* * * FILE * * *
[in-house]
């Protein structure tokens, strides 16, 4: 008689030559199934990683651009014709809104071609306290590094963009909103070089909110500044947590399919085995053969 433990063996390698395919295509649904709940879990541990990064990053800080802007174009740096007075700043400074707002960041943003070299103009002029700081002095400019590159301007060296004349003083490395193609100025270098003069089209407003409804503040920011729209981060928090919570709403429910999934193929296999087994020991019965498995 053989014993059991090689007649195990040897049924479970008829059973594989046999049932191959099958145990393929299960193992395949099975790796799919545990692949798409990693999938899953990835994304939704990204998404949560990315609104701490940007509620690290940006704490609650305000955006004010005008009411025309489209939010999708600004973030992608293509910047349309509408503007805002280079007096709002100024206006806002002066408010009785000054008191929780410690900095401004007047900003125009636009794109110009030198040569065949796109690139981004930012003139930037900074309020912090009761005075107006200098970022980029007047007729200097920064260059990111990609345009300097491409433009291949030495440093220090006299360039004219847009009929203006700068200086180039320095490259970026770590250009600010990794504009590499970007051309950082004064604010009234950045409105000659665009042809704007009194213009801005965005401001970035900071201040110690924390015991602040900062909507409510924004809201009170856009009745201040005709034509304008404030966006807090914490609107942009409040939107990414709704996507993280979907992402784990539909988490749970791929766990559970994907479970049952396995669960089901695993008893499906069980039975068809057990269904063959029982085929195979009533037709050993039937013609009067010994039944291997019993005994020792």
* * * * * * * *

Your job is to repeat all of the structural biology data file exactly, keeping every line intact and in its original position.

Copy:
[in-house]
């Protein structure tokens, strides 16, 4: 008689030559199934990683651009014709809104071609306290590094963009909103070089909110500044947590399919085995053969 433990063996390698395919295509649904709940879990541990990064990053800080802007174009740096007075700043400074707002960041943003070299103009002029700081002095400019590159301007060296004349003083490395193609100025270098003069089209407003409804503040920011729209981060928090919570709403429910999934193929296999087994020991019965498995 053989014993059991090689007649195990040897049924479970008829059973594989046999049932191959099958145990393929299960193992395949099975790796799919545990692949798409990693999938899953990835994304939704990204998404949560990315609104701490940007509620690290940006704490609650305000955006004010005008009411025309489209939010999708600004973030992608293509910047349309509408503007805002280079007096709002100024206006806002002066408010009785000054008191929780410690900095401004007047900003125009636009794109110009030198040569065949796109690139981004930012003139930037900074309020912090009761005075107006200098970022980029007047007729200097920064260059990111990609345009300097491409433009291949030495440093220090006299360039004219847009009929203006700068200086180039320095490259970026770590250009600010990794504009590499970007051309950082004064604010009234950045409105000659665009042809704007009194213009801005965005401001970035900071201040110690924390015991602040900062909507409510924004809201009170856009009745201040005709034509304008404030966006807090914490609107942009409040939107990414709704996507993280979907992402784990539909988490749970791929766990559970994907479970049952396995669960089901695993008893499906069980039975068809057990269904063959029982085929195979009533037709050993039937013609009067010994039944291997019993005994020792």